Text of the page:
Growth efforts focus on five sectors
( 2003-08-15 06:43) (China Daily)
The Chinese Government will focus on five specific sectors to maintain economic growth, a senior official said Thursday.
The sectors are housing, cars, information technology, healthcare and education, which have increasingly made up the lion's share of Chinese people's consumption.
Zheng Xinli, deputy director of the Policy Research Centre affiliated to the Central Committee of the Communist Party of China, told an international seminar on real estate and construction held in Beijing Thursday: "Based on China's current economic development pattern, we have decided the guiding policy.''
China's gross domestic product (GDP) increased 8.2 per cent year on year in the first half of this year, overcoming the shadow of SARS (severe acute respiratory syndrome) that plagued the economy in the spring.
Fixed-asset investment in the first half of this year soared 31.1 per cent year on year. The balance of bank loans increased by 22.9 per cent, the highest growth rate since 1996.
However, consumption grew by just 9 per cent compared with the same period of last year.
"The growth imbalance is likely to expand the continuous oversupply of some products on the market,'' said Zheng.
Official statistics indicate that about 85 per cent of 500 everyday commodities on the Chinese market are oversupplied and no commodity falls short of demand.
Urgent measures needed to tap the potential of domestic consumption are to fatten the wallets of farmers and create more jobs, said Zheng.
"Decreases in farmers' income and unemployment in cities are two urgent problems facing the government,'' he said.
Last Saturday, the State Council urged local governments to do more to increase farmers' income and help them survive the fallout from the outbreak of SARS as well as other natural disasters.
A nationwide survey by the National Bureau of Statistics showed that farmers' per capita cash income grew by a meagre 3.2 per cent year on year in the first half of this year, down 3.4 percentage points on an inflation-adjusted basis. Meanwhile, the per capita disposable income of city dwellers increased by 9 per cent to 4,301 yuan (US$520).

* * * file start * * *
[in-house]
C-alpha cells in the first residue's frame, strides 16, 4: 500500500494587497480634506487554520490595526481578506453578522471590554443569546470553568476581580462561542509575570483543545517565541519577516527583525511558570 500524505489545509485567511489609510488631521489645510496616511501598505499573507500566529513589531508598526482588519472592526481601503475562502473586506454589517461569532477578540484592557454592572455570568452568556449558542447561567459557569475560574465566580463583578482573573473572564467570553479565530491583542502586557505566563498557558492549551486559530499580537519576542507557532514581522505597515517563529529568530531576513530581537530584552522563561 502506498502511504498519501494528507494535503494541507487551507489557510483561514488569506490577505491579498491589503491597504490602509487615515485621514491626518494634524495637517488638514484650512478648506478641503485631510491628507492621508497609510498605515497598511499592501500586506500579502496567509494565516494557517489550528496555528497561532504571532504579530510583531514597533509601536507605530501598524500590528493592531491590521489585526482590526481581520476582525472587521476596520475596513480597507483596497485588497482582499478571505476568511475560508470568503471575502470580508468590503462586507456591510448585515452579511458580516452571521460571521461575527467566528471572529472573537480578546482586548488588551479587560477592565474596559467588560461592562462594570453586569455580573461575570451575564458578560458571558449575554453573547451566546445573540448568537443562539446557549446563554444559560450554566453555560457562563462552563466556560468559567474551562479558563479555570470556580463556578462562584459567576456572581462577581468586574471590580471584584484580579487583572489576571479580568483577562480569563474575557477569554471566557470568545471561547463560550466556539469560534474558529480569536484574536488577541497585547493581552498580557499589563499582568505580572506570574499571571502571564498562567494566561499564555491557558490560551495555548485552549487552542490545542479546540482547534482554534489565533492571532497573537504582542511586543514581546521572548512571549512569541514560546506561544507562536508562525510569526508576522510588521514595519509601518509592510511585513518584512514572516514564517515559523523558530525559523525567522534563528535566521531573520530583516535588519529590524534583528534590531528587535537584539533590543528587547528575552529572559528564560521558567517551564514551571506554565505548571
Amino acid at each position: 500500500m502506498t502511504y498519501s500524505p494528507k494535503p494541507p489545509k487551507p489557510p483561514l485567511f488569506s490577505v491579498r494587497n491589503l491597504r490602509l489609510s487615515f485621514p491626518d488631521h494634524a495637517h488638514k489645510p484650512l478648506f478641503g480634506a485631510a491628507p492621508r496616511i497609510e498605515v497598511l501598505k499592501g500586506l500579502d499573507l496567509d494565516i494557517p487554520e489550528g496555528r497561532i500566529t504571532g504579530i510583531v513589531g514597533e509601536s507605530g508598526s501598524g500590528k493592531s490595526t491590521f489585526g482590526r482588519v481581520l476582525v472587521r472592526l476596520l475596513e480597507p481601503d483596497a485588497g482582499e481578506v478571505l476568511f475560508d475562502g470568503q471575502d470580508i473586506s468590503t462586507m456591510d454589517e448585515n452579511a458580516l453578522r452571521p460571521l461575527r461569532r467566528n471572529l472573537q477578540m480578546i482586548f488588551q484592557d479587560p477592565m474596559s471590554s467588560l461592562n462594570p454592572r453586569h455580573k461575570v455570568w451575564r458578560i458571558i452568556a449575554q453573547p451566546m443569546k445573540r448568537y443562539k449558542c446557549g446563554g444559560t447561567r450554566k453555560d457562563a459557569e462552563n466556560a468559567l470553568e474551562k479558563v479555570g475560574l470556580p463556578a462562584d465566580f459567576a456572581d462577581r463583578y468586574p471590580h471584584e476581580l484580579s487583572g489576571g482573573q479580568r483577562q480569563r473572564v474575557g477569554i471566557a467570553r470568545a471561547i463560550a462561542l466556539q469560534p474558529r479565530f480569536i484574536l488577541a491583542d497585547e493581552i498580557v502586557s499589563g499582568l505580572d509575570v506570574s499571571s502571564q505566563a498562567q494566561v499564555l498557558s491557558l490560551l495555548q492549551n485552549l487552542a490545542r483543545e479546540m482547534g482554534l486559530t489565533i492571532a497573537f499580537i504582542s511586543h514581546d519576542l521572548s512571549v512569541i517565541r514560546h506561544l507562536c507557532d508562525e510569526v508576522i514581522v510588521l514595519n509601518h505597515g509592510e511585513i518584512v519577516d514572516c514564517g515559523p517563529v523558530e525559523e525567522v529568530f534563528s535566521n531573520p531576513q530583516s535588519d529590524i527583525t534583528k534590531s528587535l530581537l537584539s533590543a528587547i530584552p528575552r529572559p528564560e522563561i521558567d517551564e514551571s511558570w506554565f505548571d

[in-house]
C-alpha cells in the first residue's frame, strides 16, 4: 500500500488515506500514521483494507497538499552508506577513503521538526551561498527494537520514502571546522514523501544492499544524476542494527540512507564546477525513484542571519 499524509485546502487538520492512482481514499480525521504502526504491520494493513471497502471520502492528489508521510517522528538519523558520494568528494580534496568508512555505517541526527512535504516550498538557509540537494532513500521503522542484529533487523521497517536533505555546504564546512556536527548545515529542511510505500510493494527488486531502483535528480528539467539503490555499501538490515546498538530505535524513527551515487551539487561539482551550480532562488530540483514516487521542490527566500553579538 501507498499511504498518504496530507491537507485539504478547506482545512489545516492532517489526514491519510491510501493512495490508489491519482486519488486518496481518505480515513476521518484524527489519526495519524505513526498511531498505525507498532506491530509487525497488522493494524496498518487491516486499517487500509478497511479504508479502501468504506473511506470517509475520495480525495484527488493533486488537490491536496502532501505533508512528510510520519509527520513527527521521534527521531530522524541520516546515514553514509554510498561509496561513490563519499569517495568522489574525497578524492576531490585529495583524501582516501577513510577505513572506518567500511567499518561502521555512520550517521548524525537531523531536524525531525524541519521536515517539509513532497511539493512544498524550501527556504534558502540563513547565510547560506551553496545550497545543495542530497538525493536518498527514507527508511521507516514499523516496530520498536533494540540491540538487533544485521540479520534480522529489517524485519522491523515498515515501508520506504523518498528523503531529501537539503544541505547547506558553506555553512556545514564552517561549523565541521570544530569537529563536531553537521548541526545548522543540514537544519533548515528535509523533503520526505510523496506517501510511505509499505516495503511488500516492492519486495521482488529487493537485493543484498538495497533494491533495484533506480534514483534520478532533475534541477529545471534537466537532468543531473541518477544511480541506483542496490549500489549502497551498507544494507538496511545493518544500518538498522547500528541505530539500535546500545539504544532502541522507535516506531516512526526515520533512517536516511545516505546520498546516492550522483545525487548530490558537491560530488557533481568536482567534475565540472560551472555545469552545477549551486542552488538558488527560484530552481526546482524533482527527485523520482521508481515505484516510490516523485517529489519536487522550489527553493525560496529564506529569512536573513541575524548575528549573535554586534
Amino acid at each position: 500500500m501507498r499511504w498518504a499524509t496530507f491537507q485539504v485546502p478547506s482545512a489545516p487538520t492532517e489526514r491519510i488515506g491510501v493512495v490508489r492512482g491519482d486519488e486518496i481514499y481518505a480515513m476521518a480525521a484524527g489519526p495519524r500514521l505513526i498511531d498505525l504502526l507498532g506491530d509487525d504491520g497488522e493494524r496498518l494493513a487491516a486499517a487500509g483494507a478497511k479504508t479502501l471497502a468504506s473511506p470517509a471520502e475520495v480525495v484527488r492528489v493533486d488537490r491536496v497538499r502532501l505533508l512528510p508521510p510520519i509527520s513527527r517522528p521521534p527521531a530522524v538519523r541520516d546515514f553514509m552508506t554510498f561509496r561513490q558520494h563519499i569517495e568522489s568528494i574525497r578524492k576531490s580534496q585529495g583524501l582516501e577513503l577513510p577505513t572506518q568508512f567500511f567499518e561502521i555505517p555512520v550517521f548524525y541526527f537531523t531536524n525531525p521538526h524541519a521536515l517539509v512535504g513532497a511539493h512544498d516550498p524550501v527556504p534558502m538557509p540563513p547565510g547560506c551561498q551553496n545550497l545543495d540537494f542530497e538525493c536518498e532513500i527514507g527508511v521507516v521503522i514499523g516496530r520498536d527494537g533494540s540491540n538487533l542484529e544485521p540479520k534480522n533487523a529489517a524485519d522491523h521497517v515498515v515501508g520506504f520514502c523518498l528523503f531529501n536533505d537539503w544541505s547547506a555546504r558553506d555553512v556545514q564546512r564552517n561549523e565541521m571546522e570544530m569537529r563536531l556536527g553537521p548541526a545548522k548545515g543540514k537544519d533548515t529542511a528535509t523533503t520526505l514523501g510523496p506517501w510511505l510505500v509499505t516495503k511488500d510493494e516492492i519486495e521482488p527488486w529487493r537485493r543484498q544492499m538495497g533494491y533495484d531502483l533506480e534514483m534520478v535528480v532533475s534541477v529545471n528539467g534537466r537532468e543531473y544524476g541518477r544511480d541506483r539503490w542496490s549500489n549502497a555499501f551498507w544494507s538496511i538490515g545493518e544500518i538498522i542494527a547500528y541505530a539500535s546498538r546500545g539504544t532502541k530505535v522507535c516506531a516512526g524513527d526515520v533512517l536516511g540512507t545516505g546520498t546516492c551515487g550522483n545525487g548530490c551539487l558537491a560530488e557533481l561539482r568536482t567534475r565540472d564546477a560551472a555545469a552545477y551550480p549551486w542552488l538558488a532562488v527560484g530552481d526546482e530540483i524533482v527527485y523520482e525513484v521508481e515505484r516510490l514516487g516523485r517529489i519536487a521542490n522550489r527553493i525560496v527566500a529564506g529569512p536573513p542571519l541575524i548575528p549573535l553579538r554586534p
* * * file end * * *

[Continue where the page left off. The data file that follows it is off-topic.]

Worse, in the second quarter when the SARS epidemic peaked, rural people actually earned on average only 421 yuan (US$50.90) in cash, 11 yuan (US$1.30) less than during the same period the previous year. The contraction of farmers' cash income could foil the government's efforts to narrow the already huge gap between urban and rural areas.
Non-agricultural income has become a major source of growth in farmers' income in recent years. But the SARS outbreak deprived many rural migrant workers of their jobs in the cities during the second quarter.
Mindful of this problem, the government reiterated the importance of creating non-farming job opportunities for rural migrants in late June, when the country was bringing the SARS epidemic under control.
In the cities, the registered jobless rate climbed to 4.2 per cent, 0.2 percentage points higher than the rate at the end of last year.
To tackle the problem, the State Council has planned a high-level national conference scheduled to be held today in a bid to create more jobs.
Data from the Macroeconomics Research Institute under the National Development and Reform Commission show that China's GDP is expected to reach 1.1 trillion yuan (US$144 billion) this year, for an estimated growth rate of just over 8 per cent.
Chen Dongqi, the institute's vice-president, said: "China has returned to the fast track of economic development.''
He said he believed that China's new round of economic growth would not be held back by the effects of the SARS outbreak in April and May or the droughts and floods that have affected many regions of the country this summer.
He forecast that China's economy will increase by 7.5 per cent year on year in the third quarter of this year and by 8 per cent in the fourth quarter.
In the first quarter, the country's economy rose by 9.9 per cent year on year, which was the highest growth rate since 1997. But the growth rate fell to 6.5 per cent during the second quarter due to SARS.
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